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Matcha Tea & Latte

As spring touches the Japanese Alps of Hakuba, Nagano, Japan the rivers fill with white water and the sasa grass, the native bamboo shoots with long green leaves poke their heads through the snow again. The mountain air is warmer on your face, the corn snow is delightful around noon, two-toned faces of goggle tans are a sign of happy riders and the buds of green are making the streets of Hakuba sing spring.

I’ve felt green as grass since arriving here in November. For a total of 4 months I have had no internet at home and also have not had a cell phone, ipad or i-anything for that matter. Just a good ol fashioned laptop. It has been freeing in so many ways, it has come with it’s hardships and frustrations but this rare blessing has been just that, a forced but detached blessing.  I have read books, spent lots of time thinking, meditating and mostly being present with the people around me. While today’s world is so dependent on being connected 100% of the time, making sure all of our moments are recorded and shared. Having my own business I felt as though I needed to be always online.  it’s a huge eye opener how much it gives but also takes from every situation.  In the land of technology I found the present moment with no way of letting anyone else know, but me.

I couldn’t write an article with the theme green without chatting about something very traditional, ceremonial and sacred to japan, matcha. I’m sure you have heard by now the health benefits of green teas antioxidant value- it’s next level.  But instead of talking about green tea and if you know me at all by now, let’s turn up the gnar points and go for nutrient density, besides which we all know how to steep some tea, lets go crazy and eat the whole tea leaf!  Yes that is right, matcha is the powdered leaf of green tea.  The stems and vines are removed and the delicate leaf is carefully made into a fine powder. This fine powder of green tea is host to many healthful benefits. In fact there are more than 137 antioxidants than regularly brewed green tea! If that alone is not great enough, consuming matcha improves memory, concentration and metabolism. This chlorophyll-rich tea leaf gives a boost of energy but unlike coffees crash this green tea leaf provides a crash-free experience leaving you feeling refreshed. Just before harvesting the leaves produce L-Theanine, an amino acid that helps us balance caffeine, therefore a better option for those who are sensitive and can’t metabolize caffeine.

There are different grades and specific times this green tea leaf is harvested. Before harvesting the tea leaves are shaded from the sun to produce more chlorophyll (green blood of plants) which makes it a deep and vibrant green. The most prized matcha is the first harvest or ceremonial matcha where the leaves are carefully picked in the spring, giving it a smooth light flavour. The last harvest matcha is picked in the late summer rendering an earthy and slightly sharp flavour. The later harvested matcha is more affordable and mostly used for lattes, flavouring dishes, baked goods and other drinks.  It also works great as a food colouring. Because of matchas distinct flavour, if you are new to this try a matcha latte or adding it to/sprinkling it over some chocolate –my fave.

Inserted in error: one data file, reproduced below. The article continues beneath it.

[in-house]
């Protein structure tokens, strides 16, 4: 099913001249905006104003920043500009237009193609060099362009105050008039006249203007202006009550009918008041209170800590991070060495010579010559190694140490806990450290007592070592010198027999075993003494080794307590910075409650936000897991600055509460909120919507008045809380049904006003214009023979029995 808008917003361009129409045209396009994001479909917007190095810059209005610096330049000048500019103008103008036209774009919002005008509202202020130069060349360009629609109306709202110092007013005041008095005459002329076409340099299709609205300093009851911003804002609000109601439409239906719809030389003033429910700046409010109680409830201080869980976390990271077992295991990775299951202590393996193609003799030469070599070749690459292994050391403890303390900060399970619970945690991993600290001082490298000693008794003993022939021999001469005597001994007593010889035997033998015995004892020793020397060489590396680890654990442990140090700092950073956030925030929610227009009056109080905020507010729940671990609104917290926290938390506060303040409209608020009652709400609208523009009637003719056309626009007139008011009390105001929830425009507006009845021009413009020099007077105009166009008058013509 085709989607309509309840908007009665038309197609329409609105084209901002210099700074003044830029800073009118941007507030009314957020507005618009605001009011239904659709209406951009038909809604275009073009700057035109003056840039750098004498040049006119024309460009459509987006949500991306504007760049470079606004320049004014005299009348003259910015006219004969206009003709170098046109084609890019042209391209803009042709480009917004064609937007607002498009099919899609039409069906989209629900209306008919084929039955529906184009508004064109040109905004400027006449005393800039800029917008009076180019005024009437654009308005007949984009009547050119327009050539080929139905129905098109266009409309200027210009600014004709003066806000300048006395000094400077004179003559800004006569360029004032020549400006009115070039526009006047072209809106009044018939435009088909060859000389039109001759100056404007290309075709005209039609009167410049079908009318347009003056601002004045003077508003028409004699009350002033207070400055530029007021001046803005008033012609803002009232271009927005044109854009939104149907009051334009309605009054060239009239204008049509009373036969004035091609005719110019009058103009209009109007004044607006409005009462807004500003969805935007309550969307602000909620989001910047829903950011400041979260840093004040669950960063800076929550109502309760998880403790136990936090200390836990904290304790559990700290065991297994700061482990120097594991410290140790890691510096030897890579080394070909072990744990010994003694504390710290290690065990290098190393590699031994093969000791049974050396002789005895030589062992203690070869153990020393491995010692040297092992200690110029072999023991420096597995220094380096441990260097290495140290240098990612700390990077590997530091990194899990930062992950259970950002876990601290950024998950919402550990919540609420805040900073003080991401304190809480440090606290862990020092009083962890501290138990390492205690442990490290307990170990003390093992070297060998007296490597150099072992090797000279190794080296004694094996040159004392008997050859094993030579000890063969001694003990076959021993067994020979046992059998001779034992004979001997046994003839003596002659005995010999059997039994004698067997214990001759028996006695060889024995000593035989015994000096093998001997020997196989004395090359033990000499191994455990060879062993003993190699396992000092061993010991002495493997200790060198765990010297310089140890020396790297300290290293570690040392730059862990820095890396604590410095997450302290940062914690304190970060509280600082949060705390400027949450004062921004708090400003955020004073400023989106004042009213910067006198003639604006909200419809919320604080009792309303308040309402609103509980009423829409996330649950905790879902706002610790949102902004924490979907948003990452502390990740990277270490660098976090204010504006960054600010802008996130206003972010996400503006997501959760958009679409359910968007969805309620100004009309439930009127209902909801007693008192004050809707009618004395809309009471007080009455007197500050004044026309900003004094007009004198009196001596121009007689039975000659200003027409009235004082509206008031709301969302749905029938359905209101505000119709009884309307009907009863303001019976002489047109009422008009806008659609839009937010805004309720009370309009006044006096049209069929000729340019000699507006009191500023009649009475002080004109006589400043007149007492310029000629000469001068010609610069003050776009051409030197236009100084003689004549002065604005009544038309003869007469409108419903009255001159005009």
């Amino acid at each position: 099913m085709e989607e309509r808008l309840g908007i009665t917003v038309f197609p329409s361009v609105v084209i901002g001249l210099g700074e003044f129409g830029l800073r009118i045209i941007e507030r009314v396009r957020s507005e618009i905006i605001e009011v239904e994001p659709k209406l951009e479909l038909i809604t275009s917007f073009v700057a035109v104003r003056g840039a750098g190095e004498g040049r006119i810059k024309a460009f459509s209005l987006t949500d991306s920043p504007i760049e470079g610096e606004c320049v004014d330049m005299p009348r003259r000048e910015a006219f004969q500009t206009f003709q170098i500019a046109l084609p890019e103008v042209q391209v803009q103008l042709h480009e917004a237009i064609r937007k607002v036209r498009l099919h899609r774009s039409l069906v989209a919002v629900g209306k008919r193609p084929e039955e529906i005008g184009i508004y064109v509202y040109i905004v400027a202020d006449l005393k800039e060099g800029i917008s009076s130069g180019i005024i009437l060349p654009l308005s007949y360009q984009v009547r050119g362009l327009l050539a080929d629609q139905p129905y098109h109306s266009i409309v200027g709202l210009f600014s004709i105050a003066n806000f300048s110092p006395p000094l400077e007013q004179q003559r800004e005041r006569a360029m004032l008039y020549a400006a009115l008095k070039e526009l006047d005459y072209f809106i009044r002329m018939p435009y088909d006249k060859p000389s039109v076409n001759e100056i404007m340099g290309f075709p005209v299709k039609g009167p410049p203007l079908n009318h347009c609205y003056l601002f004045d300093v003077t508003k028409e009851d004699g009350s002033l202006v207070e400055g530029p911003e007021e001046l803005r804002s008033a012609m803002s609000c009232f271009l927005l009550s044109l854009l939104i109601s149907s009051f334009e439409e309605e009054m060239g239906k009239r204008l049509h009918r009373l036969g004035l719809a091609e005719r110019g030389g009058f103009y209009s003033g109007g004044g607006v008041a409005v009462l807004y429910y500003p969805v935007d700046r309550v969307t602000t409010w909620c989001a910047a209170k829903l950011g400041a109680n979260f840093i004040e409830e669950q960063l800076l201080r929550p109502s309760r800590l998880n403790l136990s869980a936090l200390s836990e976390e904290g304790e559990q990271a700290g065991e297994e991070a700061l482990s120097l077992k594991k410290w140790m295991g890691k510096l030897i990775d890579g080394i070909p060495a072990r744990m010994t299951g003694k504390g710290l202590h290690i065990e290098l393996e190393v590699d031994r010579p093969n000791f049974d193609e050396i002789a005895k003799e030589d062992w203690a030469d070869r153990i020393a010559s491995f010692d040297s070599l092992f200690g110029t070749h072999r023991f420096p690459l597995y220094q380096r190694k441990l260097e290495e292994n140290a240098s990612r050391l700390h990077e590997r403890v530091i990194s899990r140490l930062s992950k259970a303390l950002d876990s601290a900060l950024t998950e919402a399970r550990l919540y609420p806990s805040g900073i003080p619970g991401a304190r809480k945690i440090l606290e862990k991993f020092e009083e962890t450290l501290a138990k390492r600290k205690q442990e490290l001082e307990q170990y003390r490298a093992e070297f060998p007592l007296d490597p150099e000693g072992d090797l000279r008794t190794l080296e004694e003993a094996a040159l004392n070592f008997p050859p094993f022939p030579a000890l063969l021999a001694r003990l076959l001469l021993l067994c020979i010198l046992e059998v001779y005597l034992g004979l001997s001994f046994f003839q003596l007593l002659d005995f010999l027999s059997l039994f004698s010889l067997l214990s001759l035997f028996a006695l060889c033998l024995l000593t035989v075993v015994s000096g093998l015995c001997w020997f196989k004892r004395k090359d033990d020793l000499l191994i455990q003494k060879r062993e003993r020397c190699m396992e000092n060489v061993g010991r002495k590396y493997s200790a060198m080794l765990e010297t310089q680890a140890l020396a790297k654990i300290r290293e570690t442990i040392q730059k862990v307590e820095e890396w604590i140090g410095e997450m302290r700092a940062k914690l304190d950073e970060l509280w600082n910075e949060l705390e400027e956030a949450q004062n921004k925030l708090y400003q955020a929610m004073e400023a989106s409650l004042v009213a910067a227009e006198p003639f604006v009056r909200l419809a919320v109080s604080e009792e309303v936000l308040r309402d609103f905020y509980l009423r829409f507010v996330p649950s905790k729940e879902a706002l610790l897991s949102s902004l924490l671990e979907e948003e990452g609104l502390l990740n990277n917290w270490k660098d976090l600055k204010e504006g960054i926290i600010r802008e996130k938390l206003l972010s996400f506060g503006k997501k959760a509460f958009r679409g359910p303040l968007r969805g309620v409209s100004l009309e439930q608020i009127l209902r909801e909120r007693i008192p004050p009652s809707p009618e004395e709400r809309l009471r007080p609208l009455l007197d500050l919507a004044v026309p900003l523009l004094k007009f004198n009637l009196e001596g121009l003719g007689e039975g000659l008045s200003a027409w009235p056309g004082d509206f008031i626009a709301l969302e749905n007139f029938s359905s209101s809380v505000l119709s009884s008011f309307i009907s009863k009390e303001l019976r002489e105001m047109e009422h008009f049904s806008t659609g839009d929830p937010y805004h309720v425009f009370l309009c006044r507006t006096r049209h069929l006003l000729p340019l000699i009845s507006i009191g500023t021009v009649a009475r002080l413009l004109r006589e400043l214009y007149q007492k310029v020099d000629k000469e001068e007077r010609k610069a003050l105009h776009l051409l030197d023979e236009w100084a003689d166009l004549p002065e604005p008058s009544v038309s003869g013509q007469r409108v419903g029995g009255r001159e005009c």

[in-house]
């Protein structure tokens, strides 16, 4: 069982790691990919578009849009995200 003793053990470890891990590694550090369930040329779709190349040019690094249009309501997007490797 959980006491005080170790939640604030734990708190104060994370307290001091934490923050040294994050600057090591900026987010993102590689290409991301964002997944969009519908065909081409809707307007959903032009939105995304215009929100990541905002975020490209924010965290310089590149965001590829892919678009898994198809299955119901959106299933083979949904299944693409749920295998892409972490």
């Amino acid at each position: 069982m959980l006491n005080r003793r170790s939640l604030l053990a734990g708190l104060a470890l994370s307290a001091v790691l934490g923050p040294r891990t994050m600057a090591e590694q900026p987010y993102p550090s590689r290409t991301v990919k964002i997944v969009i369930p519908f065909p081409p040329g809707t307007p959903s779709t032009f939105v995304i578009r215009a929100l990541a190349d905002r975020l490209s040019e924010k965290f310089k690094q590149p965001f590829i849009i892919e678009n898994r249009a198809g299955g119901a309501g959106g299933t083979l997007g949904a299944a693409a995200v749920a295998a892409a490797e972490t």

Japanese tea ceremonies are an age-old tradition. Although the ceremony centers around the matcha tea, the focus is on the aesthetics of preparation, serving and drinking of the matcha.  It is a true art form to watch and witness.  The cups and tools of the ceremony are just as delicate and beautiful.  The bamboo spoon used to measure the matcha powder is called a chasaku and two scoops measure a perfect cup. This spoon looks more like a bent flat stick. The sifter (furui) and bamboo whisk (chasen) help deliver the smooth creaminess of the tea. The whisk is a beautiful tool with many delicate prongs to ensure the fine powder is mixed thoroughly.  

The beautiful ritual of making tea is about patience and delivering liquid nutrition to our bodies. Tea ceremonies were influenced by zen buddists and the art of preparing it is very meditative.  Let’s bring a little more green to your morning and try some matcha tea.

Find this and other great articles in the Fernie Fix Magazine!

Traditional Matcha Tea

  • 1 tsp matcha powder
  • 5 oz or 2/3 cup hot water
  • Bamboo whisk

Place the bamboo whisk into a glass of water so the tines soak and become soft, flexible and supple.

In the bottom of your mug place 1 tsp matcha powder, if you have a matcha sifter or a fine mesh sifter you may use it at this point.  Sifting your tea will break up the fine clumps and guarantee a smooth and creamy cup of tea.

For a traditional cup of matcha tea, allow the boiled water to cool to 170 ˚F (just under boiling). Add 5oz of the hot water to the tea.

Using your bamboo whisk, vigorously whisk back and forth for 20-30 seconds to blend the matcha powder and water. Refrain from using a metal whisk, as an alternative you can use an electric milk frother.

Once blended move the whisk in a zig-zag motion to create a light foam or froth. Be sure not to press on the bottom and bend the prongs of your bamboo whisk.

Enjoy each sip of this healthful beverage.

Matcha Latte

  • 1 cup milk or milk alternative
  • 1 tsp matcha powder
  • 1 Tbsp raw local honey or maple syrup
  • ¼ cup water
  • ¼ tsp vanilla extract

Bring a kettle of water to just about boil and turn off.

In a small saucepan, heat milk over medium heat.

Bring to a very light boil, whisking occasionally-this creates a froth.

Remove from heat and add vanilla and sweetener of choice. Whisk to combine.

In a mug, combine ¼ cup water and matcha.

Vigorously whisk back and forth to dissolve matcha.

Carefully pour milk into matcha and enjoy.